I started playing the banjo a little over four years ago. I purchased an intro book to 5-string bluegrass (aka three finger or Scruggs style) banjo and diligently worked my way through the basics of learning how to read tablature (aka musical nomenclature for dummies on stringed instruments), forward rolls, backward rolls, and simple chords. These modest tools eventually built my skill level to a point where I could produce sounds remotely resembling music.
Three months after first picking up the instrument I attended the Suwannee Banjo Camp. The experience was helpful, inspiring, and intimidating. I owned the distinction of being the worst player among the 120 participants, but one has to start somewhere, and I could begin to envision what might be possible.
At that time I was introduced to nuances in the banjo world that were previously unknown to me, most notably the existence of a style called 'old time' or 'clawhammer' banjo. The first time I heard the 'old time' style played, I loved the sound and the foot-stomping beat, but I was put off, because it appeared too difficult.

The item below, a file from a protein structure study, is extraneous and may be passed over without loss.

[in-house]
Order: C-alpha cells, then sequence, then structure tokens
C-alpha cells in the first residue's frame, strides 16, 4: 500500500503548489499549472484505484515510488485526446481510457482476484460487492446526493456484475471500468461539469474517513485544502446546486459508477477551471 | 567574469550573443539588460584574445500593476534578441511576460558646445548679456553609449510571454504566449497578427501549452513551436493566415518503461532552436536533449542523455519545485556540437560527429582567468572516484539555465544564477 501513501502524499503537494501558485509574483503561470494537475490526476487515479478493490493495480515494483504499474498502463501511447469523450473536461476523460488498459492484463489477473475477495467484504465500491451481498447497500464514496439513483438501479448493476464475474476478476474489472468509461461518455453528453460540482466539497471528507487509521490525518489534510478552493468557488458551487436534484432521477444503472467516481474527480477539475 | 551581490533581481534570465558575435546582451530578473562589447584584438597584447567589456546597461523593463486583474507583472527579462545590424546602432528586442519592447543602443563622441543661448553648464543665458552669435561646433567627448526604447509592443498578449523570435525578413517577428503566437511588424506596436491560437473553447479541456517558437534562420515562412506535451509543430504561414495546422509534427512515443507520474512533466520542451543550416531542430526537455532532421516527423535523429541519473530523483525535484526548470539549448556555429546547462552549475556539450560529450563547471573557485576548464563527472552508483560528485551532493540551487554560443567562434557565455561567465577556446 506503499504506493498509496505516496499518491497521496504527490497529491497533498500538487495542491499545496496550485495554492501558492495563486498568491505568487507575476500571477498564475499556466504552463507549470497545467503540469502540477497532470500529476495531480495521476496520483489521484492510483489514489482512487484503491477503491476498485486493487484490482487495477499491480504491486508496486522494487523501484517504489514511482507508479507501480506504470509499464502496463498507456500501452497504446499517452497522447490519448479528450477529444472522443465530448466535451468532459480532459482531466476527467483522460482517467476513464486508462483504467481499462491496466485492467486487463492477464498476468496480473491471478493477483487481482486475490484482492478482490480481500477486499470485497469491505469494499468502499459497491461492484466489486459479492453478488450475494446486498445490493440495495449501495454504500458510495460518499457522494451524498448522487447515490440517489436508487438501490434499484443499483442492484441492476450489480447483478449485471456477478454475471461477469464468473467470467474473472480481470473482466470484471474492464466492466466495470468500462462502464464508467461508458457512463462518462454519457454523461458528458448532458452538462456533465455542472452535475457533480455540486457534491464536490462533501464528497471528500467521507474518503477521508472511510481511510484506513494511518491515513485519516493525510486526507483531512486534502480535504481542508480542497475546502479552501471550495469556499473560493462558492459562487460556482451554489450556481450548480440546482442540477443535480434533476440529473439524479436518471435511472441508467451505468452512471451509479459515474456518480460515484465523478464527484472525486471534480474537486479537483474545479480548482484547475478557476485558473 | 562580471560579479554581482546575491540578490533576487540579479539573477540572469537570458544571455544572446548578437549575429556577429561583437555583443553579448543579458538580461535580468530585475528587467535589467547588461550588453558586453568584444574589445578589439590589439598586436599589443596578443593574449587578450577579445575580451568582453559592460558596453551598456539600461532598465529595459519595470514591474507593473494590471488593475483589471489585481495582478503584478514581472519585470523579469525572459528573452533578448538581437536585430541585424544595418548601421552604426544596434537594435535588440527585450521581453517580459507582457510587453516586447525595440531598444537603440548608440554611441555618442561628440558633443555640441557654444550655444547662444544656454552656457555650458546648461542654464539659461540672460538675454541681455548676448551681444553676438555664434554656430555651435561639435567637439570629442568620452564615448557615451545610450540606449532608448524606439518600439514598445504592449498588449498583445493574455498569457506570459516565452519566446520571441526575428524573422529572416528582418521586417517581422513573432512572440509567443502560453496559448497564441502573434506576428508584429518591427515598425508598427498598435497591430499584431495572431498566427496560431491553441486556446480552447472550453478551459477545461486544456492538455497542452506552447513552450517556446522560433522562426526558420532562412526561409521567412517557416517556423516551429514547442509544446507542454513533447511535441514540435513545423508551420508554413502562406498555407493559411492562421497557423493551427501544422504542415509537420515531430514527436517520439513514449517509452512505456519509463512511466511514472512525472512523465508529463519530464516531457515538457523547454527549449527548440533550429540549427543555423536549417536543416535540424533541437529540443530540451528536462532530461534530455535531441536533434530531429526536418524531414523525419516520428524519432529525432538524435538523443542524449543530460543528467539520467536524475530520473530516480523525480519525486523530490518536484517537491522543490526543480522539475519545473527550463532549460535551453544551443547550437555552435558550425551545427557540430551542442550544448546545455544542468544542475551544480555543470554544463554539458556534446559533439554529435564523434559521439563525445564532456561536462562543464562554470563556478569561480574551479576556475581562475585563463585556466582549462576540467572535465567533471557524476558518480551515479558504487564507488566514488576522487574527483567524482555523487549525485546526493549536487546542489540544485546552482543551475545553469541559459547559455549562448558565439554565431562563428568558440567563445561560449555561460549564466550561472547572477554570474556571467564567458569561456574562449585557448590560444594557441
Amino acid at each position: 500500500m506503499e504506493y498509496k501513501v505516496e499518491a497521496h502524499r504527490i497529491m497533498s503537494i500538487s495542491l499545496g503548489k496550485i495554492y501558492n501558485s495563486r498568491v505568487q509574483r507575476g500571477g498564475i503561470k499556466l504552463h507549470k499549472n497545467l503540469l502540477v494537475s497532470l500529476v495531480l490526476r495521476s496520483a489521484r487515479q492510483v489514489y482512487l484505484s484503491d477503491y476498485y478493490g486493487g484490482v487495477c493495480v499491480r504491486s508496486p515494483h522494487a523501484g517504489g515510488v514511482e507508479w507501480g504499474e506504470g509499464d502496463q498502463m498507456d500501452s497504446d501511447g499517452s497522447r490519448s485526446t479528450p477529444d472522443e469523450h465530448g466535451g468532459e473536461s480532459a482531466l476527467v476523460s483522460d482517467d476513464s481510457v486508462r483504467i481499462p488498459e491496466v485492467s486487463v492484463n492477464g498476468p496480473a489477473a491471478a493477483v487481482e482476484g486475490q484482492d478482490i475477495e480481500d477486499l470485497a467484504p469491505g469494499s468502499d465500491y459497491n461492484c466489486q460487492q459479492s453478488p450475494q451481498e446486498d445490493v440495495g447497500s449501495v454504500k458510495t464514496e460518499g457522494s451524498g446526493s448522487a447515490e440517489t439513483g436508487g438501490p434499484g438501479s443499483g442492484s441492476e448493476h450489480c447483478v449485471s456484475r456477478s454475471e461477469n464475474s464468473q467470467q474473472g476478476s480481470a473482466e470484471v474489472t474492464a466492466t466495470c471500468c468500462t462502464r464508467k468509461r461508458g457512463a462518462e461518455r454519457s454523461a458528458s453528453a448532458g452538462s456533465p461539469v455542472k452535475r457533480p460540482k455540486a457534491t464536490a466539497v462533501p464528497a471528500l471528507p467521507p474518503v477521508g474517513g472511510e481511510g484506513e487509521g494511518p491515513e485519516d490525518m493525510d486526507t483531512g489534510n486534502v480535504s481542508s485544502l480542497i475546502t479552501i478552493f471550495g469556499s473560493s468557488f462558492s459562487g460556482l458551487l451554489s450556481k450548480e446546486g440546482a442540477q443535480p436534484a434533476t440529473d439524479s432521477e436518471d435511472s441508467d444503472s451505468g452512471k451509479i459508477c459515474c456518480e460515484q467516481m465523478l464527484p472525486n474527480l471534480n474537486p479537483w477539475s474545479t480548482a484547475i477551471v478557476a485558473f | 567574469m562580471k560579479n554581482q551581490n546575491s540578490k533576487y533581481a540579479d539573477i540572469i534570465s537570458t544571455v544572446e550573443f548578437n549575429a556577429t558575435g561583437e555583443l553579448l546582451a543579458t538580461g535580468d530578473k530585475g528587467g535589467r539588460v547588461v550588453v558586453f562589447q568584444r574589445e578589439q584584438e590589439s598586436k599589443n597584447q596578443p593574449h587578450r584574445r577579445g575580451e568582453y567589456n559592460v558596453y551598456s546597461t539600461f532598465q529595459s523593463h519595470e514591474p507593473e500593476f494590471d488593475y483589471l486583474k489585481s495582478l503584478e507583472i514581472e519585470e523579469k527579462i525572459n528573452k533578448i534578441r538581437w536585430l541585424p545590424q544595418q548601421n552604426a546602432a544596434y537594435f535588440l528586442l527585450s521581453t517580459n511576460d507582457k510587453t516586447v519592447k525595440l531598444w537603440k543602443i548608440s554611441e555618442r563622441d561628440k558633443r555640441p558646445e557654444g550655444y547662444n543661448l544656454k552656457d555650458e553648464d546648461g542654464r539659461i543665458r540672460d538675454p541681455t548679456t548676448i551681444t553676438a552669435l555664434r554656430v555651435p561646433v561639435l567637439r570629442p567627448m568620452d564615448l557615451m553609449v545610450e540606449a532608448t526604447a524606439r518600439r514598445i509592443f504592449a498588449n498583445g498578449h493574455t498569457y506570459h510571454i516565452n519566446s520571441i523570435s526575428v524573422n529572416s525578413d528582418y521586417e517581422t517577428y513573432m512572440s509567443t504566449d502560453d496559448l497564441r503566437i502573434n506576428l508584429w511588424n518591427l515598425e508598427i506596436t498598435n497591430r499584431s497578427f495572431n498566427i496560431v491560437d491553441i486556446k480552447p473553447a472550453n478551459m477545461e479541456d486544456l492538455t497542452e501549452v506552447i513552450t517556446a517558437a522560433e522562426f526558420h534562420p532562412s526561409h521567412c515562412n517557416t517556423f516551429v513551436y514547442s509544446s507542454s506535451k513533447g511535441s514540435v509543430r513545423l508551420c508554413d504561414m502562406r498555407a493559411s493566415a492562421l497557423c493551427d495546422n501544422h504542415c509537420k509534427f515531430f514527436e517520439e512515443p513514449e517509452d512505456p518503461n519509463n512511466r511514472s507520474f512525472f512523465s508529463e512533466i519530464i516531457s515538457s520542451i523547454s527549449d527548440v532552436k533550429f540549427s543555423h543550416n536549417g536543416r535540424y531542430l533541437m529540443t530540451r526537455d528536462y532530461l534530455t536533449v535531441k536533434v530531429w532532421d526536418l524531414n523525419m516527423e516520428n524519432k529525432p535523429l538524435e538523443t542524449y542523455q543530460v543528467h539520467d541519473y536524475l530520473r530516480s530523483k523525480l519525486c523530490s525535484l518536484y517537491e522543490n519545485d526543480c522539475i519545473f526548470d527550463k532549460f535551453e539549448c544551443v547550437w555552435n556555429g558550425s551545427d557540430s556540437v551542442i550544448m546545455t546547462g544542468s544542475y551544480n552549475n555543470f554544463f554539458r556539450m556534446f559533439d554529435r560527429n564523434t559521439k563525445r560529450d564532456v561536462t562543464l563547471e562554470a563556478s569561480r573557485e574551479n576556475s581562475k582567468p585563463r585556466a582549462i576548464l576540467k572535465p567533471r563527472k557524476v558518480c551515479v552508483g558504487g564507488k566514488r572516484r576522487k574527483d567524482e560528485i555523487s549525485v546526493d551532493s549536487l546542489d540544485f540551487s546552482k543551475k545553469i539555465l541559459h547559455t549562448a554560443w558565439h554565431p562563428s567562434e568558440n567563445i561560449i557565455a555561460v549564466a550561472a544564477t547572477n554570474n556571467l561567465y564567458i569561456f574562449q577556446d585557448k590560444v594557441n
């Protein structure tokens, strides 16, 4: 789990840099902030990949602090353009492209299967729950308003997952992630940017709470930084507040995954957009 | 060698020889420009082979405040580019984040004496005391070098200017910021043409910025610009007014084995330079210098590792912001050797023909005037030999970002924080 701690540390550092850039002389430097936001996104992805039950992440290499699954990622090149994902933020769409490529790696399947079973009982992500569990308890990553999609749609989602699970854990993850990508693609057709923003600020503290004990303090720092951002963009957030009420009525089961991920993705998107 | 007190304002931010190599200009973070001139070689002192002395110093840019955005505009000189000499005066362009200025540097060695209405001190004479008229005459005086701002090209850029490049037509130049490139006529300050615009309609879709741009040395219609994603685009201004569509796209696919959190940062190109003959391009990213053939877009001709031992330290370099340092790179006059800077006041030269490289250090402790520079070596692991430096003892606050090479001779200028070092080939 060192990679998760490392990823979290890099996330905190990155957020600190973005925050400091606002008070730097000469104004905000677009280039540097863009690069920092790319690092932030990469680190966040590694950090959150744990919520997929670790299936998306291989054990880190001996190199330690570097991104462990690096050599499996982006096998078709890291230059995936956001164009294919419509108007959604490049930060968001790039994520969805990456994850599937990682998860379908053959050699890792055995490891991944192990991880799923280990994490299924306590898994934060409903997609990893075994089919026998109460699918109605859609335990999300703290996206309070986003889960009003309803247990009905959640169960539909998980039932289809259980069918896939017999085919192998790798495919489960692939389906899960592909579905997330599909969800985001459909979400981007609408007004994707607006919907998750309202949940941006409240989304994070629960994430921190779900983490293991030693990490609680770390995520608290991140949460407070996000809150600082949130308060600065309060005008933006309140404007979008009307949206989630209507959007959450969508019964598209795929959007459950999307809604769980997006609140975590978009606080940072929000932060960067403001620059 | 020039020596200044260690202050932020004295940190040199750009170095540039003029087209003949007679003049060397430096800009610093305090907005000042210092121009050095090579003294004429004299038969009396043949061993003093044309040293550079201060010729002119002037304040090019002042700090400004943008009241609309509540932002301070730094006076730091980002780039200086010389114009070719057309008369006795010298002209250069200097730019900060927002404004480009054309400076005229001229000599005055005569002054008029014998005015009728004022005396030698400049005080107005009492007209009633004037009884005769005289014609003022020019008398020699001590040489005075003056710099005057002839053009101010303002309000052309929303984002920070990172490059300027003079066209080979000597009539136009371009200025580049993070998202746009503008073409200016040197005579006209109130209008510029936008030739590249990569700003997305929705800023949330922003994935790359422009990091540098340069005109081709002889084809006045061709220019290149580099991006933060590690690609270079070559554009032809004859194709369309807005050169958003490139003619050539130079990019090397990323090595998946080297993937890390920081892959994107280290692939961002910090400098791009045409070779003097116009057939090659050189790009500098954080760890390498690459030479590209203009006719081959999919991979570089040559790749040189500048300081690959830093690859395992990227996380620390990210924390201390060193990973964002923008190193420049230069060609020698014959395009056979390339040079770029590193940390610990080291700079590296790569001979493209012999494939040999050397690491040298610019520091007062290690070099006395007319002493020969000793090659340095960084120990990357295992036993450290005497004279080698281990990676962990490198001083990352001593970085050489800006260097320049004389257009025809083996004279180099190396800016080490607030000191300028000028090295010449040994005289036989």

Bluegrass style is probably more familiar to non-enthusiasts and was made popular in the 1970's by the likes of Lester Flatt and Earl Scruggs with familiar tunes like Foggy Mountain Breakdown, The Theme from Deliverance, and The Ballad of Jed Clampett. Bluegrass style is typically played loudly and boldly with picks on the thumb, index, and middle fingers.
One year later I again attended the camp and decided I wanted to learn 'old style'. But it meant starting over, not unlike switching to oboe. With clawhammer, one strikes the strings with the thumb and fingernail of one finger, middle in my case. The four fingers of the right hand are held in a claw-like fashion, thus the name, and to the casual observer not much is happening, but, in fact, all is quite busy featuring fun-sounding embellishments like double drop thumbing.
I didn't give up on bluegrass style, but I spent the next year focused on the basic elements of clawhammer. I bought the beginner books and worked through the drills that basically add tools from which one can eventually construct a song.
Last weekend I attended by fourth camp in lovely Live Oak, FL, and have had another revelation. I've advanced somewhat from novice to the intermediate level, and I have been introduced to new nuances that have greatly piqued my interest. One session in particular, Round Peak style clawhammer, really called out to me. The origins are distinctly Scotch Irish, but the toe-tap-defying tunes and the picking style took on an American flavor from denizens of the Appalachian hollows of northwest NC and SE Virginia in the late 1900's.